Saturday, November 12, 2005

She Sat

© 12 November 2005, The Griot Poet

She sat.
After a day of working for another, she sat with swollen, tired feet and beaten spirit.
You see, her mediocrity was reinforced by de facto writ: signs that said “whites only” for the best services rendered; “coloreds only” for entrances, seats and water fit for dogs.

She sat.
And the writ said she should not hog her seat, but give it up and go to her place at the back of the bus. But…

There was something about that day.
There was something about the way the bus driver said:
“Move back, heifer!
“Get a moving, gal!
“Get on back there… where your kind belongs!

She was a 42-year-old mature, married black woman:

Not a heifer.
And, no one's gal.

She’d worked in the budding Civil Rights movement, planned marches, sang songs of faith like “we shall overcome, someday,” truly the “substance of things hoped for; the evidence of things not [yet] seen.”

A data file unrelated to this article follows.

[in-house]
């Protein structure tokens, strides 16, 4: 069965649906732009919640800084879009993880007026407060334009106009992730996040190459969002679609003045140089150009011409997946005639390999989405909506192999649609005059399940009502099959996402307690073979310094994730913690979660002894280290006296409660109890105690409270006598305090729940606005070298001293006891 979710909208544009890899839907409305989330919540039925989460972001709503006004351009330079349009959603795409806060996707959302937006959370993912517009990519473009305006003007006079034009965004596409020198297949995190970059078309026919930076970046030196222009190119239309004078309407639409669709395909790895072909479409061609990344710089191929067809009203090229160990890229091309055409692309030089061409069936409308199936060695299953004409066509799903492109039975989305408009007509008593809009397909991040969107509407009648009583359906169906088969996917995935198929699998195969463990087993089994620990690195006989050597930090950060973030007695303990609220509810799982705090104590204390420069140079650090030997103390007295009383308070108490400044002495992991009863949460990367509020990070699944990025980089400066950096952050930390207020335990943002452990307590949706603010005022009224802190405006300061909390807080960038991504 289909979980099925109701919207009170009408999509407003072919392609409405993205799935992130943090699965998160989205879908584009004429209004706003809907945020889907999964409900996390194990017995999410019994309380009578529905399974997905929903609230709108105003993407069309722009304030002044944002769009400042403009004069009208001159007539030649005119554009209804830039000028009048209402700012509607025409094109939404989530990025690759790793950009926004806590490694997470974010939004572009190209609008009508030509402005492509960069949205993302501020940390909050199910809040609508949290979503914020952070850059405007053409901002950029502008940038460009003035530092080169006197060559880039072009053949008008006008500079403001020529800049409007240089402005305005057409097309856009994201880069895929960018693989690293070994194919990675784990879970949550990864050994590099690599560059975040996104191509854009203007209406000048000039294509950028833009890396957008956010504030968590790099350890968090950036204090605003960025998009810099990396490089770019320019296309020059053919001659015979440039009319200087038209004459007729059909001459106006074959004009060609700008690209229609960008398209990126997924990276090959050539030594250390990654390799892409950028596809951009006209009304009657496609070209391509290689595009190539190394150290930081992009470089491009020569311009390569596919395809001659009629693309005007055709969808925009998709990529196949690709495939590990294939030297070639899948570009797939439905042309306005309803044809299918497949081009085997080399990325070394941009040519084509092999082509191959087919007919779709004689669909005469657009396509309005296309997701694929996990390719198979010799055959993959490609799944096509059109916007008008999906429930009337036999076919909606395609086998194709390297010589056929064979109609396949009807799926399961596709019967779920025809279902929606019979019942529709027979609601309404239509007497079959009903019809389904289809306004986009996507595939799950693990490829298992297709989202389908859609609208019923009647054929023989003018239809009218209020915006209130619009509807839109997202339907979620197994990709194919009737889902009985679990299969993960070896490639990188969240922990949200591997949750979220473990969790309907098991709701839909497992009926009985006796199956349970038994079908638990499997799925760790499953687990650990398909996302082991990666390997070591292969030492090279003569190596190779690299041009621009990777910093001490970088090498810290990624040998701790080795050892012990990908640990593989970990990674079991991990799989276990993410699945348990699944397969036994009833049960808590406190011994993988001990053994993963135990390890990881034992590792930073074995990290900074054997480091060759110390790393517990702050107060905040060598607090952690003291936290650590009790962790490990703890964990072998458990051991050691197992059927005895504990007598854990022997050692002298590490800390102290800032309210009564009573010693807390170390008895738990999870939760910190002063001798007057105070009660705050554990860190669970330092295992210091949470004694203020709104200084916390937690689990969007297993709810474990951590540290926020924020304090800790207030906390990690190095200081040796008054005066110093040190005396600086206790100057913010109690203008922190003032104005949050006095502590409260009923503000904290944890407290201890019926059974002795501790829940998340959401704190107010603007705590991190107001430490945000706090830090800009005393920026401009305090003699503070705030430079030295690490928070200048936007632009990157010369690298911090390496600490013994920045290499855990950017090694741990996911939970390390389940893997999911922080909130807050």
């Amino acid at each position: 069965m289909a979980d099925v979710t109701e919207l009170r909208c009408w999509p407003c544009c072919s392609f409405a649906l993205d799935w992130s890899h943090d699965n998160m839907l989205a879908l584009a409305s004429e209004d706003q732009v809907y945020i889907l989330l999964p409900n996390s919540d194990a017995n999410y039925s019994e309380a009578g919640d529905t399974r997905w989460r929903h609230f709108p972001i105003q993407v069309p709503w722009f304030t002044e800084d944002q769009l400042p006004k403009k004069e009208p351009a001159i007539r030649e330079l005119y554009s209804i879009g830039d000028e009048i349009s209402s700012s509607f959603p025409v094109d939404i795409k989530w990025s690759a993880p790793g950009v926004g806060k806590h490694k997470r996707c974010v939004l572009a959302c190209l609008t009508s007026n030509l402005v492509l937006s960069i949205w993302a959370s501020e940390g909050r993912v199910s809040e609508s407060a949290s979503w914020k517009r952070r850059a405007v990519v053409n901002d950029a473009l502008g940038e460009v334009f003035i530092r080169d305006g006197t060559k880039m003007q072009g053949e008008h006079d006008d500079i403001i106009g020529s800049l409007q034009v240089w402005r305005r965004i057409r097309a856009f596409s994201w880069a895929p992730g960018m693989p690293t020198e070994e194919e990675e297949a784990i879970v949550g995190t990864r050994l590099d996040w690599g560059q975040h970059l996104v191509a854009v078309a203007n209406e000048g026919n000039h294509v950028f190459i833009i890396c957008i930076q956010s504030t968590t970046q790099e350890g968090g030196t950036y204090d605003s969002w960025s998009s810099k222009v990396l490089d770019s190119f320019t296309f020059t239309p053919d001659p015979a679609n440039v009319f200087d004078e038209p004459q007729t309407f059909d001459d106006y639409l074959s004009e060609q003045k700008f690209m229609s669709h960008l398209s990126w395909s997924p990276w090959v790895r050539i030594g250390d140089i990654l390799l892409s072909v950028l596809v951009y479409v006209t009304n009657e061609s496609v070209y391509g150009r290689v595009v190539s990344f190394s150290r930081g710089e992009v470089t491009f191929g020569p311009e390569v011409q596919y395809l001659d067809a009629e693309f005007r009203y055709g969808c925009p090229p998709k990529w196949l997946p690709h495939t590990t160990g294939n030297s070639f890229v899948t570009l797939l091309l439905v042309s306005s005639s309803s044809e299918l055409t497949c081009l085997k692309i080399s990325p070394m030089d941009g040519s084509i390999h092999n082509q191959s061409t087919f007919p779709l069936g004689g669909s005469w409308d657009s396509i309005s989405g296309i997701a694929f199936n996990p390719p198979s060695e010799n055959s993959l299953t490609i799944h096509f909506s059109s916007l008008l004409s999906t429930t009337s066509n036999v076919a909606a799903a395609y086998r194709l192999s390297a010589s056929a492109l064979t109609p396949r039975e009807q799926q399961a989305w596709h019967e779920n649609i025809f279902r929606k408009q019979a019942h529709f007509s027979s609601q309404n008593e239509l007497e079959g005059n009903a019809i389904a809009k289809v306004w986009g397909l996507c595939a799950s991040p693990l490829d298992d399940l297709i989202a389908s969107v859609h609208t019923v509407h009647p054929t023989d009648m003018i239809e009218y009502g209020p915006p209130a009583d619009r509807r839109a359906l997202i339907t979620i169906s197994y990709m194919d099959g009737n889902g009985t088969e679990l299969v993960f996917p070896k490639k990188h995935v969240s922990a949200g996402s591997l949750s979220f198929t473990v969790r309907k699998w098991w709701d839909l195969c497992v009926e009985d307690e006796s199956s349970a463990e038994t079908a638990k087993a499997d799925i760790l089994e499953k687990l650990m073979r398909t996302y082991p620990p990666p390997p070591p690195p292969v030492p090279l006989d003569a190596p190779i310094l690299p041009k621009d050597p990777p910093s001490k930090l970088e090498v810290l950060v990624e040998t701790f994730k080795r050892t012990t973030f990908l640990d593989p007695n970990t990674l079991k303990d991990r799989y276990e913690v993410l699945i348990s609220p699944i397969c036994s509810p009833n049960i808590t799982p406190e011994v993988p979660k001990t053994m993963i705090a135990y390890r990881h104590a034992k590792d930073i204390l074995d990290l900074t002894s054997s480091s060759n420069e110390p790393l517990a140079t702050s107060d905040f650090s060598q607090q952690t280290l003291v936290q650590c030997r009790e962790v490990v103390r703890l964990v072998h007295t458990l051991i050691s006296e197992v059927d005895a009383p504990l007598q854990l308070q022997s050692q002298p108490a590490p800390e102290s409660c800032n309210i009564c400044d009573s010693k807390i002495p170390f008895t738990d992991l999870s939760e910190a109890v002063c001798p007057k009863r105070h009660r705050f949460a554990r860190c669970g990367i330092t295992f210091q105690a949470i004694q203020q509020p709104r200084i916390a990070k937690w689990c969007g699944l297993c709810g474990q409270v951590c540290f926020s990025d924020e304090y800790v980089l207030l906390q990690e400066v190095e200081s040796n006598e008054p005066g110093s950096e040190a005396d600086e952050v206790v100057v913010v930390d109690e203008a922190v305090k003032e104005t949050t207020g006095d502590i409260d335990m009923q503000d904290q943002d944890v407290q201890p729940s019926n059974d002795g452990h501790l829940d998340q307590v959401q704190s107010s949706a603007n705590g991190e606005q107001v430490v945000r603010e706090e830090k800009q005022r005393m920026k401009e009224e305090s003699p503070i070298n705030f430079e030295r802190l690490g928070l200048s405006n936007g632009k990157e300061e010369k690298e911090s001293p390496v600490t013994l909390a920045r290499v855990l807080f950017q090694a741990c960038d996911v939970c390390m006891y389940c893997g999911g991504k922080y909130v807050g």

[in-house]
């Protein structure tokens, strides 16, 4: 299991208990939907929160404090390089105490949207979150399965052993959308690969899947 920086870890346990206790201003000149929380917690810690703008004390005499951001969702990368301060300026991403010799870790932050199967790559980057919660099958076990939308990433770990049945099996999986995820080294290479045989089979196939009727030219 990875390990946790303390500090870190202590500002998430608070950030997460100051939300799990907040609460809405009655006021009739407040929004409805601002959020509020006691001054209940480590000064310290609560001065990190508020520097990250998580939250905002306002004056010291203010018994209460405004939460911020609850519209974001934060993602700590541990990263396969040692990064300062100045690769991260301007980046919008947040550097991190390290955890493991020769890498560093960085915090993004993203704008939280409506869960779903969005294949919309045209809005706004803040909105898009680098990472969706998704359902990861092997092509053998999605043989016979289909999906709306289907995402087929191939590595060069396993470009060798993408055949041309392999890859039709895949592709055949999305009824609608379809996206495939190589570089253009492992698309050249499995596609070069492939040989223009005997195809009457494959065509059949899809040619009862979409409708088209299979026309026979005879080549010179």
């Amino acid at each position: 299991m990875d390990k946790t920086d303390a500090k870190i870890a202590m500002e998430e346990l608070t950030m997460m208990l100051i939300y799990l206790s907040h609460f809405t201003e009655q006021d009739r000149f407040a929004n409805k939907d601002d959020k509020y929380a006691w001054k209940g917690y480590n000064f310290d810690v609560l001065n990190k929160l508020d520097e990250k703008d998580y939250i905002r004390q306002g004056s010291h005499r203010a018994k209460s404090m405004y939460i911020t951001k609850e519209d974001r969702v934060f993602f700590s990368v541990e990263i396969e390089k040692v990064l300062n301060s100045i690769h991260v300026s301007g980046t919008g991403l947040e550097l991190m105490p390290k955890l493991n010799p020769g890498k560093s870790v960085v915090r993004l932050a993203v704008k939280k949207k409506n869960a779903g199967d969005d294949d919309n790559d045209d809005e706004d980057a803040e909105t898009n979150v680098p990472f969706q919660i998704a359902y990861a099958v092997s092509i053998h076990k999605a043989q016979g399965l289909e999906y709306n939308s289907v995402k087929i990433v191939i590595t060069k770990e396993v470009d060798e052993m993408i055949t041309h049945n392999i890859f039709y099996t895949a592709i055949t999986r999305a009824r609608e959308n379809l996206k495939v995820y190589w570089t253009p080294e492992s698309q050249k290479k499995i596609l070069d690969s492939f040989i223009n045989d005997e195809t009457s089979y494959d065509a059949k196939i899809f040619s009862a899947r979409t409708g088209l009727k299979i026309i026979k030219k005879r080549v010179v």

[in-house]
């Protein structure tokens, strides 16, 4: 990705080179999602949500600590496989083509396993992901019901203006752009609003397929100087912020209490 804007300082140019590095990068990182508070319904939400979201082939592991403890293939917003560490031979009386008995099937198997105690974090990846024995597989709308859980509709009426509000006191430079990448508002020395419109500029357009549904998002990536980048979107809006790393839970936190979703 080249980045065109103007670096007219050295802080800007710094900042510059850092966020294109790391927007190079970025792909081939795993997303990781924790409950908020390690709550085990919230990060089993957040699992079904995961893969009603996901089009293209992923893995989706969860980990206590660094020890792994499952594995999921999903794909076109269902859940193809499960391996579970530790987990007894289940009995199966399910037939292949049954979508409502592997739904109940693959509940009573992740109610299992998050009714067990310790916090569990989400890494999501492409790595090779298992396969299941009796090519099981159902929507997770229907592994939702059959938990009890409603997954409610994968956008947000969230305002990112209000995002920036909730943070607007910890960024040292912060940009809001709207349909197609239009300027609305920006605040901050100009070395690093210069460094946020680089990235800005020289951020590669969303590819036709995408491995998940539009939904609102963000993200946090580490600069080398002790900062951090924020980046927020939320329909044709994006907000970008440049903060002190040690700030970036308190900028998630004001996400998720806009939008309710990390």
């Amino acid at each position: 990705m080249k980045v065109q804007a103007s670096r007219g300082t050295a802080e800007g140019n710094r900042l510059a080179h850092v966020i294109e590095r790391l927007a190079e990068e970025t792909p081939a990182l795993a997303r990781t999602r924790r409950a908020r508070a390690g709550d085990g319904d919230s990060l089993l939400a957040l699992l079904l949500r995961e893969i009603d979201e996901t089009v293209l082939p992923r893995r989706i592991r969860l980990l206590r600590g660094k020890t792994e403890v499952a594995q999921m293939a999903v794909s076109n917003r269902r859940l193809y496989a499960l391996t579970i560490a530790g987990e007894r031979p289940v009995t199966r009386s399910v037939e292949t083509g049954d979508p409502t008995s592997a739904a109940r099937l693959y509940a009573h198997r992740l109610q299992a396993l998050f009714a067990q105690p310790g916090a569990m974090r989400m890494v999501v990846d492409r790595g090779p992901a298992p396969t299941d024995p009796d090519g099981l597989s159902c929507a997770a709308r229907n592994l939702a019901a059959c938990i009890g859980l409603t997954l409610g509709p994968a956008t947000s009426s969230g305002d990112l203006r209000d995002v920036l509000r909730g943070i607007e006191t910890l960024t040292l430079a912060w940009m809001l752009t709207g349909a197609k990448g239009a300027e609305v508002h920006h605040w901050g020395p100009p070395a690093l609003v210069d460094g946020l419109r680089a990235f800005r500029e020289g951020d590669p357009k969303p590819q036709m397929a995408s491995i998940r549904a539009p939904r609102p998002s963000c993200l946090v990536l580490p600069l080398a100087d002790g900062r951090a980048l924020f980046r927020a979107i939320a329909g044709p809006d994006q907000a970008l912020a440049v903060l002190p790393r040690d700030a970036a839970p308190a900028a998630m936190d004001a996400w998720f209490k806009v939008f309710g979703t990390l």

In her belief
That her faith would bring material reality to her expectations;
In her belief
That she would soon see the evidence of the labor everyone said – black and white – would bear no fruit.
In her belief
That she would live to see a country without the demeaning signs on entrances, seats and drinking fountains,
That she would live to see her people vote every November without the need of voting tests or poll taxes,
That she would live to see lynching become less frequent, southern trees bearing “strange fruit, blood on the leaves, blood on the root” and white sheets minimized (though now they where Armani three-piece)

She straightened her back, giving backbone to a movement that had otherwise stalled.
She nodded her head “no!”
She sat.

For our American hero, Rosa Parks: "My feet may be tired, but my soul is at rest."
Rest in peace, Rosa. We love you.

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